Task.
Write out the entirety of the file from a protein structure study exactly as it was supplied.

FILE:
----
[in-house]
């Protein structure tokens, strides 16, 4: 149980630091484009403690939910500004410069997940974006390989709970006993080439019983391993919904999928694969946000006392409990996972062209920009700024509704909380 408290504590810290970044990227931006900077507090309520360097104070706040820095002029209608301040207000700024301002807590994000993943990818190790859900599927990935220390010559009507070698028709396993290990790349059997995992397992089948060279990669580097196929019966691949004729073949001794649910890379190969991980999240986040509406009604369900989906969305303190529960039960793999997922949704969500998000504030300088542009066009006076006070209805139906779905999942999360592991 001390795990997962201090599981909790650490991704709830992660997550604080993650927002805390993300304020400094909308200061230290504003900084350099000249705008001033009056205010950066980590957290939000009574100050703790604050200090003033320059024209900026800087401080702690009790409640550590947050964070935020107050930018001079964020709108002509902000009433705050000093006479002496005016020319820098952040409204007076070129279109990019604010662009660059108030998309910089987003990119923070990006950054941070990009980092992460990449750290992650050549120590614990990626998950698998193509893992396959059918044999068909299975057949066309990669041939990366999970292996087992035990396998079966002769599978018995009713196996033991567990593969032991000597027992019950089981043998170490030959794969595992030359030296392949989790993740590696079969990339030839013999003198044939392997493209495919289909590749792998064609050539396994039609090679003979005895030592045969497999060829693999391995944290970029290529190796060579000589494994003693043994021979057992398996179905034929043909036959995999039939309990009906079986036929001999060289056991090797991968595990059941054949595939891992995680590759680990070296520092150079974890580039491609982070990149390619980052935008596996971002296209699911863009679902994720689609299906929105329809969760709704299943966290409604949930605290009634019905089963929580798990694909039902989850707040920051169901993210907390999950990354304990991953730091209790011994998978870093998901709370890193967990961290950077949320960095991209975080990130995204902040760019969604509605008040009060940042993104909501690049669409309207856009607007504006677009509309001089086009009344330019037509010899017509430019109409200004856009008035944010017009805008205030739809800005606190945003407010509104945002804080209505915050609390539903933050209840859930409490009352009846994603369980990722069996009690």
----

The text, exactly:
[in-house]
């Protein structure tokens, strides 16, 4: 149980630091484009403690939910500004410069997940974006390989709970006993080439019983391993919904999928694969946000006392409990996972062209920009700024509704909380 408290504590810290970044990227931006900077507090309520360097104070706040820095002029209608301040207000700024301002807590994000993943990818190790859900599927990935220390010559009507070698028709396993290990790349059997995992397992089948060279990669580097196929019966691949004729073949001794649910890379190969991980999240986040509406009604369900989906969305303190529960039960793999997922949704969500998000504030300088542009066009006076006070209805139906779905999942999360592991 001390795990997962201090599981909790650490991704709830992660997550604080993650927002805390993300304020400094909308200061230290504003900084350099000249705008001033009056205010950066980590957290939000009574100050703790604050200090003033320059024209900026800087401080702690009790409640550590947050964070935020107050930018001079964020709108002509902000009433705050000093006479002496005016020319820098952040409204007076070129279109990019604010662009660059108030998309910089987003990119923070990006950054941070990009980092992460990449750290992650050549120590614990990626998950698998193509893992396959059918044999068909299975057949066309990669041939990366999970292996087992035990396998079966002769599978018995009713196996033991567990593969032991000597027992019950089981043998170490030959794969595992030359030296392949989790993740590696079969990339030839013999003198044939392997493209495919289909590749792998064609050539396994039609090679003979005895030592045969497999060829693999391995944290970029290529190796060579000589494994003693043994021979057992398996179905034929043909036959995999039939309990009906079986036929001999060289056991090797991968595990059941054949595939891992995680590759680990070296520092150079974890580039491609982070990149390619980052935008596996971002296209699911863009679902994720689609299906929105329809969760709704299943966290409604949930605290009634019905089963929580798990694909039902989850707040920051169901993210907390999950990354304990991953730091209790011994998978870093998901709370890193967990961290950077949320960095991209975080990130995204902040760019969604509605008040009060940042993104909501690049669409309207856009607007504006677009509309001089086009009344330019037509010899017509430019109409200004856009008035944010017009805008205030739809800005606190945003407010509104945002804080209505915050609390539903933050209840859930409490009352009846994603369980990722069996009690």